I’ve caught myself multiple times since returning from Uganda saying, “I’ve been meaning to…”
This isn’t new, I know I’ve said it a lot before I went on this trip. But it just wasn’t something we ever really heard when we were there, and so I started to notice it in myself when I came home. Saying, “I’ve been meaning to…” could mean one of two things: You’ve either forgotten, or you’re hesitant to do something.
In my case recently I have found myself in the first camp, although I certainly am queen of the latter. The times recently where I have caught myself have been something along the lines of: “I’ve been meaning to text you/see you/catch up with you” and as nice as that seems it actually implies, “I had a fleeting thought about you and then went on with my day.” Harsh, I know, but we’re here to grow, right? I want to be better.
A main word or theme that I came back from Africa with was intentionality. I saw it everywhere, but I especially saw it in my team of college students. They were so intentional in getting to know each other and me, spending time in conversation with Ugandans, and taking every opportunity they could to talk to someone about Jesus. I was amazed.
And they very well may be that intentional in their lives here in America too – they are amazing people so I wouldn’t doubt it. I, on the other hand, am not as intentional at home as I somehow am in Africa. Maybe it is the lack of access to our demanding “friend” Social Media. Or maybe it is that we raised a lot of money to be in Africa and so we felt a (healthy) accountability for how we spent our time.
Whatever the reason, we didn’t even have the luxury of “Ive been meaning to…”, we just did it. We asked the questions, gave the hugs, and lingered around the dinner table (usually because it took a few hours to get food for 15 people). We did the hard work and asked the hard questions and examined our hearts.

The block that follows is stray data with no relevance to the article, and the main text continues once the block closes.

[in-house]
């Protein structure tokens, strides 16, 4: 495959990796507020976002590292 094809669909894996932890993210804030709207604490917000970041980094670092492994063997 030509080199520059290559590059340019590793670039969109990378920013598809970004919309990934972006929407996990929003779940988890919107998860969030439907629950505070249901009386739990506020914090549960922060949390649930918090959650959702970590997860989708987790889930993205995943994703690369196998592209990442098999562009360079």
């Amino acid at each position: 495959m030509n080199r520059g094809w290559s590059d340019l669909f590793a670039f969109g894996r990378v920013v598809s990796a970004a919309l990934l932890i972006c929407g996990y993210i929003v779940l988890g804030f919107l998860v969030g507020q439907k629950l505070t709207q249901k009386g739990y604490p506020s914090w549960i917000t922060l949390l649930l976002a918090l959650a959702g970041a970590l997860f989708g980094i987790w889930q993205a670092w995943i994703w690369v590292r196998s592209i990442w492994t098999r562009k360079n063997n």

And then I came home, and found all these distractions. I don’t want my life to be defined by “I’ve been meaning to,” because at some point it turns into “I meant to” and the friendship is gone or the dream has passed and we are much worse for the wear.
I often ask myself, “What kind of person do I want to be?” Not only when I am sitting around reflecting on my life, but mostly when I am faced with a choice. Going to lunch, making the phone call, having the conversation. When I am tempted towards being lazy, self-centered, or not wanting to ruffle any feathers, I have made a practice (that I still often fail at) of asking myself this question. What kind of person do I want to be?
Not just, “What is the right thing to do?”, but what decision will move me towards Christlikeness, selflessness, and intentionality?
I want to be known as the friend who calls, not just says she will call. The person who shows up – in the hard and the fun, and everything in between. Who remembers when big things are going on in other people’s lives and is not just focused on what is happening in my small world.
I fail at this all the time, but I am more convinced of its importance now than ever. I journaled while in Uganda, “This trip makes me excited to go home and love my people really well. We don’t have to raise a ton of money and fly across the world to love people well.” We can practice intentionality with each other right here and now, in our homes, our offices, our schools, our families, our communities. With our neighbors, church family, the homeless person on the street, and the grocery store employee. There is no shortage of opportunities to be intentional with the beautiful people God has placed all around us. Say yes.
What opportunities do you have this week to be more intentional with the people in your life?
What is something you have “been meaning to” do? Do it!!